Mapping potential carbon emissions from thawing permafrost

Oct 19, 2016

A new global mapping project has for the first time assessed thermokarst landscapes in the northern circumpolar region, concluding that as much as half of the carbon below-ground and at risk of being released into the atmosphere lies in these unique landforms. The results were published in Nature Communications on October 11.

Thermokarst forms when ice-rich permafrost ground thaws and causes land subsidence. The mapping project, led by the University of Alberta and the Climate Change Science Institute (CCSI) at Oak Ridge National Laboratory, estimates that these landforms cover about 20% of the northern permafrost.

Dominant or co-dominant thermokarst landscapes within the northern boreal and tundra circumpolar permafrost region.

Scientists can now look to these areas to test assumptions about how fast soil organic matter will release greenhouse gases. For instance, the researchers noted that rapid carbon loss in many thermokarst landforms is likely due to increased microbial access to soil organic carbon, given that soil thawed through thermokarst processes often remains unfrozen all year round.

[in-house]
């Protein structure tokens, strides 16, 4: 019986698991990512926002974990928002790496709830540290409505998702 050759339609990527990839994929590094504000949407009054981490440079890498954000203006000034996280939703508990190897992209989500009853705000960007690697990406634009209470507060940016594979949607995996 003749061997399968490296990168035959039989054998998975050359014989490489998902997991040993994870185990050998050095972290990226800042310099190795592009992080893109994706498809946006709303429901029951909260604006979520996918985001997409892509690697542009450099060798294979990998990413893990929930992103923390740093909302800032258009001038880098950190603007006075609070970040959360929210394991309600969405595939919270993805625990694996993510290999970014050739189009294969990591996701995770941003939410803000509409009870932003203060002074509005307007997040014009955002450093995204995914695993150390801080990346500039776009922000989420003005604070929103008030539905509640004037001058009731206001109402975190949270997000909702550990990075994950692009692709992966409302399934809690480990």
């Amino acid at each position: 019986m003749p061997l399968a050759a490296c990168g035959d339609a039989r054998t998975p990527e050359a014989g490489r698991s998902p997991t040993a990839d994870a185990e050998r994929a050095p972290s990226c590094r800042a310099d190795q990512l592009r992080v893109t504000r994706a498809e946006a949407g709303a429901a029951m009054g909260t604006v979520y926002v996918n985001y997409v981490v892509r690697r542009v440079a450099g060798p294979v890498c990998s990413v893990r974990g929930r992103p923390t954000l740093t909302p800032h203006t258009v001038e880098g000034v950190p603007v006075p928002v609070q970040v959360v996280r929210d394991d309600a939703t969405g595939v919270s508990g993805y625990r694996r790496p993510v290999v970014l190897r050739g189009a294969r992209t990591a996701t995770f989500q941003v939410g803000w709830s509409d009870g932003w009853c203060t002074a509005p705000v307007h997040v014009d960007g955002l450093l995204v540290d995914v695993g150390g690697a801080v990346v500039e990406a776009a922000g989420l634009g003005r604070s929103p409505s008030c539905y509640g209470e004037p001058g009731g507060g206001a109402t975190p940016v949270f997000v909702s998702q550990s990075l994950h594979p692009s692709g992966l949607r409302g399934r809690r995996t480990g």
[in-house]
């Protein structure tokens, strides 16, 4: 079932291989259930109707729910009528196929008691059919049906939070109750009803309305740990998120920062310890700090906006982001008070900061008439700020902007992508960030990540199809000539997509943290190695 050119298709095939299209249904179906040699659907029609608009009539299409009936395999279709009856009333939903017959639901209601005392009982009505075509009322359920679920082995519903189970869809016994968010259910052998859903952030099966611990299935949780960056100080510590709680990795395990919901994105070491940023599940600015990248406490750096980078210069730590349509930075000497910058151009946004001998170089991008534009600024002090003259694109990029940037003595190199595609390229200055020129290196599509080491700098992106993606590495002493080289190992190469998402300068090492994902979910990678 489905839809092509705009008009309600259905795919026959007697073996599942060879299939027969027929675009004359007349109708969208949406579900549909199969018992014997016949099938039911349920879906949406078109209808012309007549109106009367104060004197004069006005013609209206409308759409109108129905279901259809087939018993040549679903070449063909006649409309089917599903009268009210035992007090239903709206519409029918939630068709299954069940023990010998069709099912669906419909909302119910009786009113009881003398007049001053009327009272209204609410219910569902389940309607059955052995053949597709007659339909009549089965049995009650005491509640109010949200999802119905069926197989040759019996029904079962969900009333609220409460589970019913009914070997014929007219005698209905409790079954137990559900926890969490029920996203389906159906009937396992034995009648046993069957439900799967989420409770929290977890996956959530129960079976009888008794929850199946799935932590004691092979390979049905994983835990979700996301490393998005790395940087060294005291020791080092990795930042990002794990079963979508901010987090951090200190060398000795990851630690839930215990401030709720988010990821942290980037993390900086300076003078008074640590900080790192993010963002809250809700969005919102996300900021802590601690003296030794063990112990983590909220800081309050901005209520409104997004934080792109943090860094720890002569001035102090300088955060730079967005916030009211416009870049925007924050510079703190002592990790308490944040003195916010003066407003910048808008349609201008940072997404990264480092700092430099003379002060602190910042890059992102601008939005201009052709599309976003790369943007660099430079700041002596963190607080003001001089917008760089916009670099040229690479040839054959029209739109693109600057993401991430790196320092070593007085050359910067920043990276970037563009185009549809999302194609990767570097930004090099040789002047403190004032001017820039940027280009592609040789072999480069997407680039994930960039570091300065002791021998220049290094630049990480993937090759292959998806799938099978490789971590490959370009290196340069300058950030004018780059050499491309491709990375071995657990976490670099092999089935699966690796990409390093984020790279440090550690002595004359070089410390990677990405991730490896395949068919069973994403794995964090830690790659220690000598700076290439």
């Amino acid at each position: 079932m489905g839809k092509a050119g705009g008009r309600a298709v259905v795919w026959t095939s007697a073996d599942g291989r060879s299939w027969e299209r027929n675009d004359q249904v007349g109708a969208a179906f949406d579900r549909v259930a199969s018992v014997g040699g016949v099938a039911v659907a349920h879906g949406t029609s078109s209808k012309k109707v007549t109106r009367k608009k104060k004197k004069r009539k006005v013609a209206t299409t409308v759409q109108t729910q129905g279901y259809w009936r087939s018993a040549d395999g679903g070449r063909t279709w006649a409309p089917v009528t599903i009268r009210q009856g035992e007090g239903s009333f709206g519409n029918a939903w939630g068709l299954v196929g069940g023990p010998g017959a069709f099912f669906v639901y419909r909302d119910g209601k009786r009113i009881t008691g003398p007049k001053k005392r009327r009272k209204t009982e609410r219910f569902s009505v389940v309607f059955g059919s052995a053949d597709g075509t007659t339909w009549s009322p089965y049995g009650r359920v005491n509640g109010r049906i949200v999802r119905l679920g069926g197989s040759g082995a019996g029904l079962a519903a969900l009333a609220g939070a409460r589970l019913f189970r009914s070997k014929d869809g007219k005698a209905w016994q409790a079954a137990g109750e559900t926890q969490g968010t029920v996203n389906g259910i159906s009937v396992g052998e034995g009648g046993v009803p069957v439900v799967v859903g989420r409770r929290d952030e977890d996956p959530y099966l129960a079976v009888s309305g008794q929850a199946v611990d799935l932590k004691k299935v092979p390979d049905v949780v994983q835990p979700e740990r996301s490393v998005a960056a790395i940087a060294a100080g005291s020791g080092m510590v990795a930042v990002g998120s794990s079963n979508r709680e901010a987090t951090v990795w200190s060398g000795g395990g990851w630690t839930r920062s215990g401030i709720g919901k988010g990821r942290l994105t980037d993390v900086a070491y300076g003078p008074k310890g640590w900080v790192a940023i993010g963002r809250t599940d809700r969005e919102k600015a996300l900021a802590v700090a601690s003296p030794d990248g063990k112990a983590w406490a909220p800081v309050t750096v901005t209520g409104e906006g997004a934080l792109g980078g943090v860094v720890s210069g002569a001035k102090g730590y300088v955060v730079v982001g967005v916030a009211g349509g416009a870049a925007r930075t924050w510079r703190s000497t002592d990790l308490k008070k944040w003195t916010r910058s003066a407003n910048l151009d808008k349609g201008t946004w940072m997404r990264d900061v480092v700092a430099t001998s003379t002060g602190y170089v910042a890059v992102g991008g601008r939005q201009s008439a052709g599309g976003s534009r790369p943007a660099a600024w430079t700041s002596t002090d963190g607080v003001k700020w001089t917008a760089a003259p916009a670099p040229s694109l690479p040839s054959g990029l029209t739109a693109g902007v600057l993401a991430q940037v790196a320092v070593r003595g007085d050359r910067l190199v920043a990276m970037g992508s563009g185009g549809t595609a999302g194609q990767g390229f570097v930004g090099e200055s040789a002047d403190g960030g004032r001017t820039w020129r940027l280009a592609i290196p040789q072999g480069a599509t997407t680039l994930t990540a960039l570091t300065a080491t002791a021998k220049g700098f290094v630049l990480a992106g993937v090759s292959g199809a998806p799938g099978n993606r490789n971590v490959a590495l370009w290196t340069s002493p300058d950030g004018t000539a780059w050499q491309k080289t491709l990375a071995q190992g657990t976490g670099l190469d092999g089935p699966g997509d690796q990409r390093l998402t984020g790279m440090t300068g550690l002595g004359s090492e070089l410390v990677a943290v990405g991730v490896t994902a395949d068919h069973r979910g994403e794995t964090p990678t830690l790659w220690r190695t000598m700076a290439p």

Current estimates indicate that greenhouse gas emissions from thawing permafrost soils could be a contributor to climate change on the same scale as global deforestation, the researchers said.

Coauthors Santonu Goswami of the Indian Space Research Organization was a postdoctoral researcher in the CCSI and the Energy and Environmental Sciences Directorate at the time of the study, while Daniel Hayes of the University of Maine School of Forest Resources was also a CCSI researcher. They carried out the geographic information system aspects of the mapping project and helped developed the framework for estimating thermokarst landscape distribution.

To produce the map, the researchers linked thermokarst occurrence to certain landscape characteristics for which information exists. By layering available maps of topography, soil type, and permafrost conditions, they created a new map that shows which regions are good candidates for having lots of thermokarst landforms.

The map will advance the study of the broad impacts of accelerated thermokarst in areas such as soil carbon cycling, greenhouse gas exchange with the atmosphere, infrastructure, landscape ecology, surface water quality, and catchment hydrology.

David Olefeldt of the University of Alberta’s Department of Renewable Resources was the project lead. Other participants were Guido Grosse of the Alfred Wegener Institute for Polar and Marine Research, Gustaf Hugelius, Peter Kuhry, and A. Britta K. Sannel of Stockholm University, A. David McGuire of the US Geological Survey, Vladimir E. Romanovsky of the University of Alaska-Fairbanks, Ted Schuur of Northern Arizona University, and Merritt Turetsky of the University of Guelph, Ontario.

The thermokarst landscape map is available on the ORNL DAAC website at:

The paper is available online at:

By Stephanie Seay